Plenty of light inside and out, is an excellent deterrent.

A well-lit interior at night tells would-be intruders it's likely someone is home, and exterior lighting exposes them if they approach a house. So, not surprisingly, burglars don't like light. Evaluate and improve the lighting around your house- both inside and outside- to discourage prowlers and to increase safety.

Exterior Lighting

Select and place fixtures to provide an even blanket of light at entrances and to eliminate dark zones around the house where a person can hide. Brighter isn't necessarily better. Left on all night, glaring lights can annoy neighbors, blind visitors, and consume a great deal of electricity. Along walkways and in the landscaping, the artificial equivalent of a bright full moon (40-60 watts) is sufficient to discourage a burglar. For increased safety at entries, however, and for any security lights that you don't burn all night, use higher wattage fixtures. Follow these guidelines for lighting key areas:

At entry doors. Use fixtures with two bulbs or pairs of one-bulb fixtures at each of your home's exterior doors, including doors you don't often use. A second bulb provides a greater spread of light, and ensures that the door won't be in the dark when on bulb burns out.

At the garage door. Equipped with a motion detector, a fixture mounted above the garage door will turn on automatically every time someone-family, guests, or an unwanted visitor- enters your drive. Again, a double fixture provides both a backup and increased lighting coverage.

Along walkways and driveways. The path from the sidewalk or street to your home, and from a detached garage to the house should be well-lit. A post light at the end of the driveway or a short walkway will do the job. For longer paths, use low-voltage fixtures to light the way.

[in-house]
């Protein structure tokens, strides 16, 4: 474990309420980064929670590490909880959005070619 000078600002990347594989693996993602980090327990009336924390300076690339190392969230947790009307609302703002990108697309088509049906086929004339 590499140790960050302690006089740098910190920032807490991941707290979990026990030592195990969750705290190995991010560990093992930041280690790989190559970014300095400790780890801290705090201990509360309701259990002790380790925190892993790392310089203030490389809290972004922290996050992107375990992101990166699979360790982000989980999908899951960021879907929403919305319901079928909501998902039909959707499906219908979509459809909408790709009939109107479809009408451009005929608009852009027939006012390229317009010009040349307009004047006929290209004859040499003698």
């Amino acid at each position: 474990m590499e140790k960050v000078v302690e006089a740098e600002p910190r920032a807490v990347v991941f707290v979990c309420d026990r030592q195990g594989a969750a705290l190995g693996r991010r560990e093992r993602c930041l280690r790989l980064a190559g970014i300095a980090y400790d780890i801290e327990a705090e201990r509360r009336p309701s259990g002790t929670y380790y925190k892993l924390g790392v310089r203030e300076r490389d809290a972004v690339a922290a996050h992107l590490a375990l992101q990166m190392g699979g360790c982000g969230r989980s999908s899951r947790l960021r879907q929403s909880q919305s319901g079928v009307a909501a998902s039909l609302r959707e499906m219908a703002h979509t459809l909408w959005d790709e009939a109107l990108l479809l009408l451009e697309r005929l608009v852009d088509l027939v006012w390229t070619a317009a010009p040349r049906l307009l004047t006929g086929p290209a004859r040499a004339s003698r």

Under eaves. Use floodlights pointed downward from the eaves to wash the side of the house with light, and install them at corners to illuminate two sides of the house. Don't point lights away from the house; that leaves an unlit gap between house and light. And, where possible, place fixtures high enough to be unreachable by someone standing on the ground.

Under windows. Mount fixtures on the ground, directing light up through trees and shrubs, to illuminate windows. Use low-wattage lights so you can still see out.

Under the deck. A walkout basement or egress window that opens onto an area under a deck needs security lighting. For a door, a standard fixture with a motion sensor is a good choice. For a window, a low voltage well light will provide gentle illumination.

 

Tip: To control outdoor lighting, choose a grounded timer. To prevent anyone but you from changing the settings, be sure to place the timer inside a locked area, or choose a model with a locking cover.

 

Check back next week for interior security lighting tips....